Research
10/4/2019 | 5 MINUTE READ

Separating the Wheat from the Chaff

Buying B2B media isn’t simple, but you can make it fairly rational

By Mark Semmelmayer, CBC
Chief Idea Officer
Pen & Inc. Marketing Communications

My friend, Maralah Rose-Asch, editor and publisher here at Gardner Media, and I were talking about a blog for publication. “No problem,” I said, “Whadda ya have in mind?”

Gardner Business Media Kits

“We’re releasing new media kits. I’m not sure all advertisers understand their value and what to look for in a good media kit.” A fair point. I asked one more question. “What percentage of your advertising is placed by ad agencies?”

After checking inside Gardner, she had an answer that surprised me. According to her folks, about 80% of ads were placed via non-agency sources. Knowing that, a blog on media kit value and basic media planning seemed appropriate.

To be sure, most reading this post already know the ins and outs of media planning and placement. The aim here is to provide some guidance to those who might be relatively new to the game.

My bona fides? I started in broadcast, and, though hired as a writer/account guy at my first agency, my broadcast background occasionally made me a media buyer. In corporate life with Kimberly-Clark, I placed over a million dollars of print and digital B2B media in several different years.

So, here’s the lesson . . .

Media kits and related resources make buying media, if not logical, at least rational. That holds for both print and digital media. Here’s what to look for:

The Media Kit

First and foremost, whatever media outlet you’re considering has to offer editorial/content of value to your targeted buyer. Once you’ve gotten that far in media selection, recognize the “publication’s” media kit is created to paint rosy pictures of value. Fair enough. But what makes a quality media kit? My guidelines:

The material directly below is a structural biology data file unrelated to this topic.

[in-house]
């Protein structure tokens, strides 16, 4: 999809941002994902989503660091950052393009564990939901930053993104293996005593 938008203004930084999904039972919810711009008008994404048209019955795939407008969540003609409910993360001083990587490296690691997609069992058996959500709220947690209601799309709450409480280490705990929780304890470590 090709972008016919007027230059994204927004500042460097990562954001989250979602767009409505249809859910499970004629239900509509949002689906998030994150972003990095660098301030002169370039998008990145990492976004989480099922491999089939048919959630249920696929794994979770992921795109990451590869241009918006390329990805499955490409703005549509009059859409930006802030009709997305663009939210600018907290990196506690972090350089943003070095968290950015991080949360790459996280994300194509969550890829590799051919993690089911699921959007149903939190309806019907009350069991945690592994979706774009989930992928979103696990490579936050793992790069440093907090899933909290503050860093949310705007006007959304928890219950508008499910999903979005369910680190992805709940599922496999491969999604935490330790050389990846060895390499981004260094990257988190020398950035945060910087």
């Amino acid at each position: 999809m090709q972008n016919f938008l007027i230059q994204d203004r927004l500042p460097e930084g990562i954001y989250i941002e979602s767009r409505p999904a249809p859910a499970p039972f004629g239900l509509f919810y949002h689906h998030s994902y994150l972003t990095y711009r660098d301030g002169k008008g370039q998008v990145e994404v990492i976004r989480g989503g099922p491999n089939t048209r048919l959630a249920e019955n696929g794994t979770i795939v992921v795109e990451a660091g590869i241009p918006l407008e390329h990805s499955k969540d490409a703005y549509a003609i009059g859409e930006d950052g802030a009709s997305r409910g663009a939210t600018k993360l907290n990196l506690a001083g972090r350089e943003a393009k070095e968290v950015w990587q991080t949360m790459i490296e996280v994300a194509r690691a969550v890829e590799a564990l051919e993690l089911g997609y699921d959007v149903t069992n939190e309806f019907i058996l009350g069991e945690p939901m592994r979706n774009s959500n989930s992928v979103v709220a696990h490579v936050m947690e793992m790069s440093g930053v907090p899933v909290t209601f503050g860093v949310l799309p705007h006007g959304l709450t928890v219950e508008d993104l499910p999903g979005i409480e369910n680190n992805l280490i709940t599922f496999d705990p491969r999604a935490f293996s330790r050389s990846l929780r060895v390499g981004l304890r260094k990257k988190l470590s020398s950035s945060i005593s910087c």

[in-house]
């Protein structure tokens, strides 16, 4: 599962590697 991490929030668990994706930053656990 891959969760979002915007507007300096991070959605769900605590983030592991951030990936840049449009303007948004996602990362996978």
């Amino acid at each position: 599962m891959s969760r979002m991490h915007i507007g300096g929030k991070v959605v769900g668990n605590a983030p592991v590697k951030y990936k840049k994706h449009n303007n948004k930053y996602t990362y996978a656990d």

• Overview of editorial philosophy, objectives and history in that market
  • Readership information: how many, what do they do, what they buy
  • Editorial calendar, i.e. focus of specific editions
  • Ad rate card, including frequency discounts, deadlines and technical specs Details on available value-adds, like readership studies or reader surveys
  • Details on mechanism for gathering inquiries to your ad
  • Ad rep contact info (more important than you think . . .)
  • An audit statement of some nature: I like BPA (Bureau of Publication Audit) statements, but those aren’t always available. Still, a publisher should provide good audience data

The Audit Statement

Many B2B media have circulation audited by BPA International, an independent non-profit. Publishers pay BPA to impartially document readership. But, not every “book” is BPA. There’s the Alliance for Audited Media (AAM), which focuses on cross-platform data, and Audit Bureau of Circulation (ABC), with a European focus.Additionally, some media only provide their own circulation data, especially if they’re very new or very narrowly focused.

Circulation statements reveal media data that strengthens the decision to either advertise with a publication or put ad dollars elsewhere. They’re most useful in direct, side -by-side comparisons. In an audit or circulation statement, at a minimum, you should find:

  • Field served by the publication
  • Purpose of publication
  • Definition of recipient qualification
  • Average total qualified circulation
  • Business/occupation/title breakout of qualified circulation
  • Products bought, used or recommended

To understand what “qualified” means, requests for subscription must meet certain criteria. A qualified publication is free, but the recipient’s company and job description must fall within parameters, established by the pub, to “qualify.”